As interested as I am in the Freudian theory that most of our adult emotions, perspectives, reactions, and nuances stem from long submerged childhood experiences, I have a difficult time putting that interest into practice. I'm sure Freud is right; my past certainly does dictate a great deal of my present, but I have a hard time doing the work of examining my childhood. I don't feel a great amount of nostalgia for my childhood; in fact, if I'm being brutally honest, I find the romancing of childhood influence and memory rather cliche. This reaction isn't born of a bad upbringing, quite the contrary; I had, by most standards, an extremely blessed childhood: married parents, close siblings, animals to care for, toys to play with, healthy food, birthday presents and play dates and family vacations and warm beds and lullabies. I was rarely punished, nor was I overly spoiled. I respected my parents and genuinely loved them. I genuinely loved (love) my sisters. I suppose my disinterest in the deep analysis of my childhood might stem from the very fact that it was a good childhood; I don't want to color something pure with too much interpretation; I'd rather just let what was, be what it was.

As such, when I was sitting down to practice Gratitude Month, week one, in which I'm asked to recall and give thanks for a specific childhood influence, I found myself coming up dry. As a blanket statement, I will say: I am thankful--immensely, forevermore--for every single influence of my childhood. For every kind hand, word, action, deed, and gift that, for some miraculous act of random blessing, I was bestowed with. It is easy to look upon my childhood with simplicity and gratitude. Deed done. Where I have a bit more trouble, when focusing my gratitude towards the past, is in giving thanks for the girl I was at twelve, thirteen, fourteen, fifteen. The girl I was when I was deep in the heart of the worst place of being young--the terrible, wrenching, lonely, self-loathing place called 'Awkward'.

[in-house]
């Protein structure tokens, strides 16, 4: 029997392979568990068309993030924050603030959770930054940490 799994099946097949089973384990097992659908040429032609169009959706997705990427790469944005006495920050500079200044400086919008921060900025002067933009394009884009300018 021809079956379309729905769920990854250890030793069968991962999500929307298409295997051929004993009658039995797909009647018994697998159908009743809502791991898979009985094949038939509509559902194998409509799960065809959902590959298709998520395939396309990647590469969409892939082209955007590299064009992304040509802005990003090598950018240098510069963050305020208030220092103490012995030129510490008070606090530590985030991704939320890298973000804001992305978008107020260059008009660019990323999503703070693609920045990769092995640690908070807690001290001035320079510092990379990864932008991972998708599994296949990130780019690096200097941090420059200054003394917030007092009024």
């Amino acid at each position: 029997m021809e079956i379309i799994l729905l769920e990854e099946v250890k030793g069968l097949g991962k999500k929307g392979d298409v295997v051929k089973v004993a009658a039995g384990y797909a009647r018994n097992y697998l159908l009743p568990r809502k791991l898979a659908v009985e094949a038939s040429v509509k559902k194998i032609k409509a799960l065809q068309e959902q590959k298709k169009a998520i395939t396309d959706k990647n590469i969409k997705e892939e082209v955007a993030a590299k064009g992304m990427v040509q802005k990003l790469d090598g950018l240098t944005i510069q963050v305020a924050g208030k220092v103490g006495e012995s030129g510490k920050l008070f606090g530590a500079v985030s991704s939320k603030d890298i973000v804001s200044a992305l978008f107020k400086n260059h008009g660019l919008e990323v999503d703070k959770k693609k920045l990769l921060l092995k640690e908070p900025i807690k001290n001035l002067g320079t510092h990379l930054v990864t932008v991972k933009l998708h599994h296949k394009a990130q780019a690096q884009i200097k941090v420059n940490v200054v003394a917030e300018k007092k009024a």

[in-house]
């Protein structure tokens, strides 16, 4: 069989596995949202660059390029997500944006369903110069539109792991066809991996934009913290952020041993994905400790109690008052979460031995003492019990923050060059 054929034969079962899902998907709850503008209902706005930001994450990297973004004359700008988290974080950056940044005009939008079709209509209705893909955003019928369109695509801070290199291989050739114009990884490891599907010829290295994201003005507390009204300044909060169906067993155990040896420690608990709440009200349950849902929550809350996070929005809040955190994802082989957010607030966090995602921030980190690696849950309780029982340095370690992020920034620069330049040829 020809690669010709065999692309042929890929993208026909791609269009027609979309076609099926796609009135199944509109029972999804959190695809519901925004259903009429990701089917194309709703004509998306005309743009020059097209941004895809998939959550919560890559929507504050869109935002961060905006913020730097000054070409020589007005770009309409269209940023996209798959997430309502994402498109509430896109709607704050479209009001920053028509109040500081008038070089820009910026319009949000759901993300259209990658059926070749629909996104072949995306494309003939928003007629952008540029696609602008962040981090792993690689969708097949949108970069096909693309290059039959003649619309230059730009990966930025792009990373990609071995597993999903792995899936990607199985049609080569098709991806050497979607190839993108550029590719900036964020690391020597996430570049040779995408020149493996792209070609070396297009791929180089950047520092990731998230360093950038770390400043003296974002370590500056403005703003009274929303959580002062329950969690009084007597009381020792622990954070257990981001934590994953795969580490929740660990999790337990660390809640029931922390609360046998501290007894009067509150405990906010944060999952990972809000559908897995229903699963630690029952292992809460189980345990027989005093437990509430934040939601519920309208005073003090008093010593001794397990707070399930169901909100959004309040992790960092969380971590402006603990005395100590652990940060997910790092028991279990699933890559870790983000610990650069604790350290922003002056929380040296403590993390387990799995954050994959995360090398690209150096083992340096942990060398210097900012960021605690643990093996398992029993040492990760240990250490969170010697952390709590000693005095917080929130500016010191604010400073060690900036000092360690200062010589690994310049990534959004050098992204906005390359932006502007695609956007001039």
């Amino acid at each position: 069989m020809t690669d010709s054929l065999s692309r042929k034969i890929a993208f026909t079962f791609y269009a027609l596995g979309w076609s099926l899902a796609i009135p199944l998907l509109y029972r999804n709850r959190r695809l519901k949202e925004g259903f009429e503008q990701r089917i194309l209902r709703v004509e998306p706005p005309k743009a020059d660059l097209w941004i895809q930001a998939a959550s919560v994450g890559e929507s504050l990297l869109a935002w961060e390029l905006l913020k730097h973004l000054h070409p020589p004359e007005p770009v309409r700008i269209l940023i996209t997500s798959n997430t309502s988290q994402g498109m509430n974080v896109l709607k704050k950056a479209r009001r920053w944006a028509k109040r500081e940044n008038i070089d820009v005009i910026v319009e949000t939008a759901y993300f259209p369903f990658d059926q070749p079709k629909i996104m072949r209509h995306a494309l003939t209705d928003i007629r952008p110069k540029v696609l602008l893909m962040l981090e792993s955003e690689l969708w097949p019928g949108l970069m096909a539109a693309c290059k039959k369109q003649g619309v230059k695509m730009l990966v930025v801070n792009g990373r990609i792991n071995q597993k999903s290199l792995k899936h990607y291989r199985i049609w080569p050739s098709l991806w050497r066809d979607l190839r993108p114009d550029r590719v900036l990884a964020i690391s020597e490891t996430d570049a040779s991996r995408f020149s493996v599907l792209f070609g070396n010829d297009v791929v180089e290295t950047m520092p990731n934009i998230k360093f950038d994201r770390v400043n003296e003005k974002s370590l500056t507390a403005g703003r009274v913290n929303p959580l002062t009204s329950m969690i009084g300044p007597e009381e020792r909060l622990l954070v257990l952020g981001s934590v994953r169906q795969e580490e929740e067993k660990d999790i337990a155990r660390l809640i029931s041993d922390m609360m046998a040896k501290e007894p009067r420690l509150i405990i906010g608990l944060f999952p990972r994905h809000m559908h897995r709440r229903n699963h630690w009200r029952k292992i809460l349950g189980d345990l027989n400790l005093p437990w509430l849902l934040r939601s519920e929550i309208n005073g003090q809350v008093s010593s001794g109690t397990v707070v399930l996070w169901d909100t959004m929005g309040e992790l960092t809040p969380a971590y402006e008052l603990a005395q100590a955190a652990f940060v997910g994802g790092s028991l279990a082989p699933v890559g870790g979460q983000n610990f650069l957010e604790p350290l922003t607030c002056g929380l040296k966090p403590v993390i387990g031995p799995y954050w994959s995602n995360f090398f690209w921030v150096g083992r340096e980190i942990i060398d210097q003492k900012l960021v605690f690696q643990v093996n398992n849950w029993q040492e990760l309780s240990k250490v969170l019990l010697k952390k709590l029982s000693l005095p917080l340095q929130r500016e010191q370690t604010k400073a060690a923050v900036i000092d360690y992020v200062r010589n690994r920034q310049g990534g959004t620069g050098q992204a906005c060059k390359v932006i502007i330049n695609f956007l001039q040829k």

I sometimes joke about this time with my sisters, saying that my 'awkward phase' lasted from about age ten until twenty-two, and while it's undoubtedly true that I have spent the majority of my life feeling 'awkward' in one way or another, my true period of teenage angst only recalls itself as lasting because its contours were so sharp and gritty; I've long been tattooed up with the humiliations of that time, and while the marks have faded, they remain as a reminder that many of my adult sufferings stem not from the submerged terrors of a four or five year old, getting lost in a grocery store, but from my thirteen and fourteen year old self, desperate to pass the age-old high school test of survival.

It seemed fitting, then, to devote a bit of page space to the girl who causes me the greatest grimace, as I feel it is high time that she be forgiven for not knowing what she was not required to know at such a time: that living is more--ought to be more--than an exhausting hustle to be liked. This is her:

Bad haircut. Acne. An obsession with Leonardo DiCaprio. An ancient Bruce Springsteen cassette in the tape deck. Makeup that she doesn't know how to use. An older sister she is desperately envious of. A little sister who still wants her to play Barbie. A crush on the same old boy--the soccer player, the leader of the pack.